Writer and teacher Colman McCarthy begins each school year with a pop quiz – and a cash prize. "I pull out a hundred dollars: 'If anybody can answer the quiz, all names, it's yours,'" he said.
McCarthy asked correspondent Mo Rocca to take the quiz.
"Who is Robert E. Lee?"
"He was the general of the Confederate Army, of Northern Virginia," said Rocca, starting off confidently.
"Who was Napoleon?"
"He was a guy with a complex?"
"Yes, yes. The French general. Good! It's looking good. It's looking good," said McCarthy. But then …
"She's not the woman who wouldn't go out of her house in Massachusetts, and wrote poetry?" asked Rocca, hesitatingly.
McCarthy explained, "No. Emily Balch was a Nobel Peace Prize-winner that founded the Women's International League for Peace and Freedom."
Nor could Rocca identify Jody Williams (a Nobel-winner for her work with landmines), or Jeannette Rankin (the first woman elected to Congress, and the only member to vote against American involvement in both world wars).
"Mo, don't feel bad," McCarthy said. "It's always safe money. I can always count on American education!"
For 38 years Colman McCarthy has been trying to give away that hundred dollars to the more than 30,000 high school and college students in the Washington D.C. area who have taken his course in peace studies. A former columnist for the Washington Post, McCarthy has spent his life preaching, and teaching, non-violence.
"There are options to deal with conflicts in other ways," he said. "But we don't teach them the other ways, so they look on people like me: 'Well, you're one of those old '60s hippies, one of those old liberals, still hangin' around, aren't you?'"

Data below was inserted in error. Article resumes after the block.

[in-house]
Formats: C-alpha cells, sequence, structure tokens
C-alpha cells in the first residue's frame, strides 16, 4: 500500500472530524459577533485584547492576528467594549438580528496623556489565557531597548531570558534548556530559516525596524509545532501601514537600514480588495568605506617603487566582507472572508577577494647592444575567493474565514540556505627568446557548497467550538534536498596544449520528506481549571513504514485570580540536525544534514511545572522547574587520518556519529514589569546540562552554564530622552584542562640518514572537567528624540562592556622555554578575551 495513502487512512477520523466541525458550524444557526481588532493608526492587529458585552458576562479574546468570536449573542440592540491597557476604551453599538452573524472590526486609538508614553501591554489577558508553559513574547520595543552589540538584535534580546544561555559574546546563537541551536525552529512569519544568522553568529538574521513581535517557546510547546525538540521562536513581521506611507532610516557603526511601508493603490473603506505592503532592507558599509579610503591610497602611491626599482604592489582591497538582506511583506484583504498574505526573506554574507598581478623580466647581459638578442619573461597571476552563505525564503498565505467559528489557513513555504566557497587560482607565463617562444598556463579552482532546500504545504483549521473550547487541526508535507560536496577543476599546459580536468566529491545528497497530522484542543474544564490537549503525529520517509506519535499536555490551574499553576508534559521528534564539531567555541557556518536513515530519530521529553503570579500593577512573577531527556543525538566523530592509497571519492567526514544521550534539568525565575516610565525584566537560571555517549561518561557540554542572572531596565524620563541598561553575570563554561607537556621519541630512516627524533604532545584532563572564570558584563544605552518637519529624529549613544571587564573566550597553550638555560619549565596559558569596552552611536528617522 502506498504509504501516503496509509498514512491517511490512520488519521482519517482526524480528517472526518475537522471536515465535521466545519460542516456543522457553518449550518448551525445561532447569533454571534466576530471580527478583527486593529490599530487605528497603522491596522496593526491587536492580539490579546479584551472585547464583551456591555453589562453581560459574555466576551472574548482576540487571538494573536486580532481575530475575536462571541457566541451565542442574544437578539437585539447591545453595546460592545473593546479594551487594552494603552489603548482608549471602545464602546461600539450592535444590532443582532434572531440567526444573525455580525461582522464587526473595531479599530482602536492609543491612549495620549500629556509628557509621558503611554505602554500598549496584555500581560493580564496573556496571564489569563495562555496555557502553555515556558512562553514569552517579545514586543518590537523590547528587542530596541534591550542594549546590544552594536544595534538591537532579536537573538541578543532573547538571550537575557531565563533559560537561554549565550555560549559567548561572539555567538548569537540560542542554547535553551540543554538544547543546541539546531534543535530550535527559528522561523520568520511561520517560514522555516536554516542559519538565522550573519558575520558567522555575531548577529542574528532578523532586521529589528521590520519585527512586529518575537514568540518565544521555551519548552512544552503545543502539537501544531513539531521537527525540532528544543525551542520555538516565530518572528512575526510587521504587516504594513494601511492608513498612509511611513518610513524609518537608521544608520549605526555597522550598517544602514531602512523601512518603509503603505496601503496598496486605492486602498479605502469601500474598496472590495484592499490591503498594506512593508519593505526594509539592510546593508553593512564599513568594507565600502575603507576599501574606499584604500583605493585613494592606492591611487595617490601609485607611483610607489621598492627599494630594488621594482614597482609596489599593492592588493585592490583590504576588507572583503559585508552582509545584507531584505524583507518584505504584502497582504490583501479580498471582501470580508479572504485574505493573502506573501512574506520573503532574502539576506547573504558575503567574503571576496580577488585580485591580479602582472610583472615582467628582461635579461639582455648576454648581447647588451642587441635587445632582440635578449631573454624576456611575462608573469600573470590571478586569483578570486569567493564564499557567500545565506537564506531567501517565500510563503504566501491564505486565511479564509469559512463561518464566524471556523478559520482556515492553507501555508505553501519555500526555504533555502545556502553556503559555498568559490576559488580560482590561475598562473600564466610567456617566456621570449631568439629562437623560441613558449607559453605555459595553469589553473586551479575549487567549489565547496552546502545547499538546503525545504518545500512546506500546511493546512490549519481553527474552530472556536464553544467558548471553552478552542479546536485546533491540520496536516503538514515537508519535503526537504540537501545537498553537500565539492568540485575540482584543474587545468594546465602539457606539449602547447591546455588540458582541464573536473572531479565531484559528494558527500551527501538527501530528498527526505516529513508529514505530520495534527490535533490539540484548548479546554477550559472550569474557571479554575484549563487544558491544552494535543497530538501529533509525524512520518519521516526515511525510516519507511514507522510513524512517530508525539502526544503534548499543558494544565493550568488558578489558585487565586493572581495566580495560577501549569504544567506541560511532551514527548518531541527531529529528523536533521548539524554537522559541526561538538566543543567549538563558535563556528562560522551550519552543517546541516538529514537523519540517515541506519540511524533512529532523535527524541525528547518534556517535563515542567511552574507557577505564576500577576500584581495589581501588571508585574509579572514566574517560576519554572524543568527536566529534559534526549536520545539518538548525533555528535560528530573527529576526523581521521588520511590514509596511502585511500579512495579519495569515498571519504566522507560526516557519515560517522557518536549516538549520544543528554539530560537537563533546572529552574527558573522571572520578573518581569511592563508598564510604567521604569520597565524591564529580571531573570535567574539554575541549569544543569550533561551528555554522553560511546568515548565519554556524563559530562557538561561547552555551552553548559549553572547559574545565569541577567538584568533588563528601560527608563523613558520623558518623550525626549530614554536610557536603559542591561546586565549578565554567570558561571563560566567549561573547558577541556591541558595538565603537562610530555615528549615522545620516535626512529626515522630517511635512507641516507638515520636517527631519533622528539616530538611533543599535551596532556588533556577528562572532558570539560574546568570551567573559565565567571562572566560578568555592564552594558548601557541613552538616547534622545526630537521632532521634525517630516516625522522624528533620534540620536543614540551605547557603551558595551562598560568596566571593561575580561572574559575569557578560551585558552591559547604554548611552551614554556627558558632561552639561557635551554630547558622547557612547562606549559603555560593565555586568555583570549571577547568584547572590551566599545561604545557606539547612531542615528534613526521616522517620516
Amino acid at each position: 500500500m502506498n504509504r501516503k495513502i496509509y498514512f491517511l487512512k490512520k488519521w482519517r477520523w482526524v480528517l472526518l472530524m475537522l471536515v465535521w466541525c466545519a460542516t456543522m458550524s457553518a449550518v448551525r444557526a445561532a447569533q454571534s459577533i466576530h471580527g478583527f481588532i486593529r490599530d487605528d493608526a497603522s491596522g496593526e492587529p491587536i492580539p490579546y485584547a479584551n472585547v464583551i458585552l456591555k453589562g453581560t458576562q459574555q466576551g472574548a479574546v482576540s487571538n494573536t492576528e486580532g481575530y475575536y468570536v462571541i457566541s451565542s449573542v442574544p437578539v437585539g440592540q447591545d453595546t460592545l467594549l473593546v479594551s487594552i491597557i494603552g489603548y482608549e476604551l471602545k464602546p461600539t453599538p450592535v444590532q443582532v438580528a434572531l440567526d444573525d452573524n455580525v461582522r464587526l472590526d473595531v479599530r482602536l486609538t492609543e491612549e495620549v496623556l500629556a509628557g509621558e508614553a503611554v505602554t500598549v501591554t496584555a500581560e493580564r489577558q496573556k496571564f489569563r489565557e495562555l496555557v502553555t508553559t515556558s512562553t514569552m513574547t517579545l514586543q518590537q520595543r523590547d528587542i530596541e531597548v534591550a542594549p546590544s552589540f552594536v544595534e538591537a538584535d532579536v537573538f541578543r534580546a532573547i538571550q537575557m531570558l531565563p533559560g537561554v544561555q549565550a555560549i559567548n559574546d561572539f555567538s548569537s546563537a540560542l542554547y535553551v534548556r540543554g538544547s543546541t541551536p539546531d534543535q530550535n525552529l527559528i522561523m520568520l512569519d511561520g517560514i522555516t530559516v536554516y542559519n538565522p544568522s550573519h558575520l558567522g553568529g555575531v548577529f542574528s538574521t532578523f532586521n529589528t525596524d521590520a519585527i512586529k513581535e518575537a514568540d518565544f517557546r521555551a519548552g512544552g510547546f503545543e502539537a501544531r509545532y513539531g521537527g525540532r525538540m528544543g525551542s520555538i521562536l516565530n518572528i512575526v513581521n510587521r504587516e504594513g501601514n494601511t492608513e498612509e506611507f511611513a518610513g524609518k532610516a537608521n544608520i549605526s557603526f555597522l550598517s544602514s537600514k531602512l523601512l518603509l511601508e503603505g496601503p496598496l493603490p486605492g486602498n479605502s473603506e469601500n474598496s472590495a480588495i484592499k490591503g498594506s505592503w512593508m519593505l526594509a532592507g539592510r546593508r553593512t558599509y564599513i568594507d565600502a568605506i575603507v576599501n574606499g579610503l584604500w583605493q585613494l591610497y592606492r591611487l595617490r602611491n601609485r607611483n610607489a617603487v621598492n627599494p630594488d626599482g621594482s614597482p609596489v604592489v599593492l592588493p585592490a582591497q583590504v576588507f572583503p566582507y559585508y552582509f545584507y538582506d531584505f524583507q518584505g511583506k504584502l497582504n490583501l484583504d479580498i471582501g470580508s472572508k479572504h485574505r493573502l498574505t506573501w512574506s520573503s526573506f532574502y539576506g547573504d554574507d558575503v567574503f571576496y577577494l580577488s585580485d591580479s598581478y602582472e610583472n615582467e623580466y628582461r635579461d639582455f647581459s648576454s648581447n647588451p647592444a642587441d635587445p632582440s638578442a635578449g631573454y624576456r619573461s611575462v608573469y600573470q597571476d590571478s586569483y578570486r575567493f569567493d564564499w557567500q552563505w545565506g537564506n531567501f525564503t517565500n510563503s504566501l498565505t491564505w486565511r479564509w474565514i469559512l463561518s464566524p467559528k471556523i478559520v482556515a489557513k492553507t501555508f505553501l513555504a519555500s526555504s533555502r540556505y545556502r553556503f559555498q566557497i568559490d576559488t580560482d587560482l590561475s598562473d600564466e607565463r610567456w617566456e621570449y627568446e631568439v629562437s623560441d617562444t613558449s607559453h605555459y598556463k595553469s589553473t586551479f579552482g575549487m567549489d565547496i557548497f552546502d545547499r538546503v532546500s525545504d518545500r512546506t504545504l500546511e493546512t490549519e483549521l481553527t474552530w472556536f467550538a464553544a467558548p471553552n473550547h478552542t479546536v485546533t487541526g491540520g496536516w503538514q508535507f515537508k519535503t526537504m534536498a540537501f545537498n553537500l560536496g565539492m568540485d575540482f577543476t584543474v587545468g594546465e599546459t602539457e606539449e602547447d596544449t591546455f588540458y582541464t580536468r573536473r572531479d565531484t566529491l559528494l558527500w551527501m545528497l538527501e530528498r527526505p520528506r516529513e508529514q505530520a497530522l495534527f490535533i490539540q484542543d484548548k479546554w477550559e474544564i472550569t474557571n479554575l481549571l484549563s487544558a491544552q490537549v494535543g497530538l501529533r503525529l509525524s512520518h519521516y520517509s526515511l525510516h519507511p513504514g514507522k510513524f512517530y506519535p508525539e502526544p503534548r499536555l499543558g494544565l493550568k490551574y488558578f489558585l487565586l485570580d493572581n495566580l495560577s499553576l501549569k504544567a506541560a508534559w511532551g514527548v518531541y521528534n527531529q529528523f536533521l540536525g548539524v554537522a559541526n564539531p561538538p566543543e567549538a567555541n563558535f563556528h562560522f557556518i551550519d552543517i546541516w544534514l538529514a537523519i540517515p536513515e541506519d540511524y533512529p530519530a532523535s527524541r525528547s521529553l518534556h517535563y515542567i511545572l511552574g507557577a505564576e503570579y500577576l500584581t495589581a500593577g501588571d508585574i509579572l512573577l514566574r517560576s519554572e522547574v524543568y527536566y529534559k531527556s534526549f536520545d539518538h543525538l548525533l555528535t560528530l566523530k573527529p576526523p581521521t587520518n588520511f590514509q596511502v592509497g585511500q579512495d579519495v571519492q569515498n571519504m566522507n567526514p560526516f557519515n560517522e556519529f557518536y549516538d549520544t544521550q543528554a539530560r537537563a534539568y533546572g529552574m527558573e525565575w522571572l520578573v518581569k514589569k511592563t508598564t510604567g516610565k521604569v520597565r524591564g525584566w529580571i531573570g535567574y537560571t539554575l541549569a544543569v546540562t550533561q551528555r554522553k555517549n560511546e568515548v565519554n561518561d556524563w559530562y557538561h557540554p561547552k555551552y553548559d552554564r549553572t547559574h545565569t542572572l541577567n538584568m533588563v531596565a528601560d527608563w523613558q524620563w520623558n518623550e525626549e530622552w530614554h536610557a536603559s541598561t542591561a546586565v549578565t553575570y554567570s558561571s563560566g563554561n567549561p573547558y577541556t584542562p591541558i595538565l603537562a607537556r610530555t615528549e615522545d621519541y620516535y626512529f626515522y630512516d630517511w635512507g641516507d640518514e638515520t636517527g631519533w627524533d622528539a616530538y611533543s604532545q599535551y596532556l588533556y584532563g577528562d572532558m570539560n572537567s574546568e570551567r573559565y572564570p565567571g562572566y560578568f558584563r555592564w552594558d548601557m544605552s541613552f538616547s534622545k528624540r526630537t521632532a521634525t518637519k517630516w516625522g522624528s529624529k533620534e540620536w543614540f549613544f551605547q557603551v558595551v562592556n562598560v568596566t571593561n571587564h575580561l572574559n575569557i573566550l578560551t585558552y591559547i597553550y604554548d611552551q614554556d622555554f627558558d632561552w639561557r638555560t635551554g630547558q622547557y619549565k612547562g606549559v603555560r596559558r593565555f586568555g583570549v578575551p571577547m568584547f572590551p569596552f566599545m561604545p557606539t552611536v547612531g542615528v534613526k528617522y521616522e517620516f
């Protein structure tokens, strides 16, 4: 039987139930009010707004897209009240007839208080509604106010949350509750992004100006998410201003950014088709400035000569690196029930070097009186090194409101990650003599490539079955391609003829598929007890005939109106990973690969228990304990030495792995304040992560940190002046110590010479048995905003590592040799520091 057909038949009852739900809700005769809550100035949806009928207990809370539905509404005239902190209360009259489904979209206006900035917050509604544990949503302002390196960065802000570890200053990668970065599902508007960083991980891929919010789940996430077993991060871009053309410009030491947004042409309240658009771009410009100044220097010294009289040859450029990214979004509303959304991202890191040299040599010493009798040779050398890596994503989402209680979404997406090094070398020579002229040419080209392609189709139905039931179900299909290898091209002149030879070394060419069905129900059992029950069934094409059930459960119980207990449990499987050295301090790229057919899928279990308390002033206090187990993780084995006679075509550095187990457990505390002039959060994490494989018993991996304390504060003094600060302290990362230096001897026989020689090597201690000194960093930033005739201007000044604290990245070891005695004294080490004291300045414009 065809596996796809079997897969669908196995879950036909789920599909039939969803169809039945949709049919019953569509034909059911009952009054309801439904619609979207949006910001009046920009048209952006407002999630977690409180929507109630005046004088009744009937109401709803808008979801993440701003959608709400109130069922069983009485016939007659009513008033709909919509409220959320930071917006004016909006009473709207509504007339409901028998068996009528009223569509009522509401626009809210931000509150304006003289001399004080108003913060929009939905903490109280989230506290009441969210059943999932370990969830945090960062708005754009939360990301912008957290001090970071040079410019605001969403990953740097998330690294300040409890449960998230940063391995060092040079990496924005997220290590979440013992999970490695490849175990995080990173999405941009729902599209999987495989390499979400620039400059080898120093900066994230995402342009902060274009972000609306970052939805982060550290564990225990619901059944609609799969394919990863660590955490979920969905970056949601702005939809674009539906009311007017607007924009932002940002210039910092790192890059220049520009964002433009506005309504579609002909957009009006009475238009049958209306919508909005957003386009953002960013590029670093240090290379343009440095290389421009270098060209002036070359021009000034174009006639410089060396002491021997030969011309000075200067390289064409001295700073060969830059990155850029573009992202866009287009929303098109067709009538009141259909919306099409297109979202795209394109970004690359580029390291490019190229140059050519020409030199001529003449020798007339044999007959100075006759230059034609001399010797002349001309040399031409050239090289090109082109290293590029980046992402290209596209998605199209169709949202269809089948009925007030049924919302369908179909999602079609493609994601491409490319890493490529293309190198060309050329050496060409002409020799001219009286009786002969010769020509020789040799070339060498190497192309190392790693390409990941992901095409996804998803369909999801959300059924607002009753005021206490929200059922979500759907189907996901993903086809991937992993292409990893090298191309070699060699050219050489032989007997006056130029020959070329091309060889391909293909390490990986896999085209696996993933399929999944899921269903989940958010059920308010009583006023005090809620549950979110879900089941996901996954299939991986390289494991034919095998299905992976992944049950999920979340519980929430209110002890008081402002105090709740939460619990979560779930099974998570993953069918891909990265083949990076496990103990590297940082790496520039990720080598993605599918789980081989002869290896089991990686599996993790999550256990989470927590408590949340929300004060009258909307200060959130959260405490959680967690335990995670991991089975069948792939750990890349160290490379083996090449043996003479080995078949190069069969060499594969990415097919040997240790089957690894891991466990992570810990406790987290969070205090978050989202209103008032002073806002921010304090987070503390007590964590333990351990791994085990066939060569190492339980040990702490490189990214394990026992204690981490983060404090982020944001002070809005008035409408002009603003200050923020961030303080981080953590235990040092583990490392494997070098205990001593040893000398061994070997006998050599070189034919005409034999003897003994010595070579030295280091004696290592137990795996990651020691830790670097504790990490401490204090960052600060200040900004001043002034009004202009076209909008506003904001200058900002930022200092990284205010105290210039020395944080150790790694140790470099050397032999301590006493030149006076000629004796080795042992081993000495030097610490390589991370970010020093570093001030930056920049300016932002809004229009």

McCarthy's own journey began 82 years ago when he was born to an immigrant Irish family on New York's Long Island. He went to Spring Hill College in Alabama, where he pursued his first passion: "I went there for 18 reasons, Mo. It had a golf course on the campus."
He turned pro his senior year. But he'd also discovered the writings of Trappist monk and social activist Thomas Merton, and driving back home from Alabama, he stopped at a monastery in Georgia. He ended up staying five-and-a-half years
Rocca asked, "How come you didn't become a priest?"
"I didn't like the taste of wine," McCarthy laughed.
His calling, it turned out, was journalism. In 1969 he began writing for the Washington Post, where he interviewed and befriended many of the 20th century's most prominent peace advocates.
He told an audience, "I get a fair amount of mail from every week from readers around the country, calling me a fool, a jerk, a know-nothing … and then I read my negative mail."
But don't let his jovial manner fool you. McCarthy is nothing short of radical in his opposition to the violence he sees all around us.
He doesn't believe we should have a standing army. Rocca asked, "Do you think we should have border security?"
"I don't believe in borders," he said. "Borders are artificially created, mostly by military action."
He has no use for the national anthem. "I've never stood up for 'The Star-Spangled Banner,' because that is a war song. It's about bombing people, it's about rockets, it's about a useless war."